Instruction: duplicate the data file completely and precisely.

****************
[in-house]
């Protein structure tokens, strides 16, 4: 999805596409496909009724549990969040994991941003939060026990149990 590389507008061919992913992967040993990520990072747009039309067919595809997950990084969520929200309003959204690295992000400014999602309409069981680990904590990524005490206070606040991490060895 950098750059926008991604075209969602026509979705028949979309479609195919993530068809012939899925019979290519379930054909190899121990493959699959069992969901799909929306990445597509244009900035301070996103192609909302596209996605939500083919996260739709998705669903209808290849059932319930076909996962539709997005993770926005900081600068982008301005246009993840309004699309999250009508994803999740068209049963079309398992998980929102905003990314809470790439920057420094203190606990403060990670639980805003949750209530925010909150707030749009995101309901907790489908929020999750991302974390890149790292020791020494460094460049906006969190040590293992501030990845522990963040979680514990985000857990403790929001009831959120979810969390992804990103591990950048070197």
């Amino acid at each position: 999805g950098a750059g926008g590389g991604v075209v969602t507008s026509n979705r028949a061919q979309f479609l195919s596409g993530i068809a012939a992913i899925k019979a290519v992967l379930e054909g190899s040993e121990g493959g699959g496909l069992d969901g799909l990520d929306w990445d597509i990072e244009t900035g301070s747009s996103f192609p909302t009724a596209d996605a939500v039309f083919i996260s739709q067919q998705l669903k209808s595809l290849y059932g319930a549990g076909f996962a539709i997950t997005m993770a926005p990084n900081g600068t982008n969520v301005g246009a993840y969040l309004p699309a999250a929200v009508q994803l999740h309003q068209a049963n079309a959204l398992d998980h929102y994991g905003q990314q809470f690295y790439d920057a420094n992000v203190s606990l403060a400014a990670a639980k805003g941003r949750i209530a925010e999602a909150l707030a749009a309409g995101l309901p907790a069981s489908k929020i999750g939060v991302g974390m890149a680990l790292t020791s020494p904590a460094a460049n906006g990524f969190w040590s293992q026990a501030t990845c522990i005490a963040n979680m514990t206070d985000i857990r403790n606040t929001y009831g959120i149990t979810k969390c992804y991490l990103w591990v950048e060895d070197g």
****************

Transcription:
[in-house]
């Protein structure tokens, strides 16, 4: 999805596409496909009724549990969040994991941003939060026990149990 590389507008061919992913992967040993990520990072747009039309067919595809997950990084969520929200309003959204690295992000400014999602309409069981680990904590990524005490206070606040991490060895 950098750059926008991604075209969602026509979705028949979309479609195919993530068809012939899925019979290519379930054909190899121990493959699959069992969901799909929306990445597509244009900035301070996103192609909302596209996605939500083919996260739709998705669903209808290849059932319930076909996962539709997005993770926005900081600068982008301005246009993840309004699309999250009508994803999740068209049963079309398992998980929102905003990314809470790439920057420094203190606990403060990670639980805003949750209530925010909150707030749009995101309901907790489908929020999750991302974390890149790292020791020494460094460049906006969190040590293992501030990845522990963040979680514990985000857990403790929001009831959120979810969390992804990103591990950048070197």
């Amino acid at each position: 999805g950098a750059g926008g590389g991604v075209v969602t507008s026509n979705r028949a061919q979309f479609l195919s596409g993530i068809a012939a992913i899925k019979a290519v992967l379930e054909g190899s040993e121990g493959g699959g496909l069992d969901g799909l990520d929306w990445d597509i990072e244009t900035g301070s747009s996103f192609p909302t009724a596209d996605a939500v039309f083919i996260s739709q067919q998705l669903k209808s595809l290849y059932g319930a549990g076909f996962a539709i997950t997005m993770a926005p990084n900081g600068t982008n969520v301005g246009a993840y969040l309004p699309a999250a929200v009508q994803l999740h309003q068209a049963n079309a959204l398992d998980h929102y994991g905003q990314q809470f690295y790439d920057a420094n992000v203190s606990l403060a400014a990670a639980k805003g941003r949750i209530a925010e999602a909150l707030a749009a309409g995101l309901p907790a069981s489908k929020i999750g939060v991302g974390m890149a680990l790292t020791s020494p904590a460094a460049n906006g990524f969190w040590s293992q026990a501030t990845c522990i005490a963040n979680m514990t206070d985000i857990r403790n606040t929001y009831g959120i149990t979810k969390c992804y991490l990103w591990v950048e060895d070197g």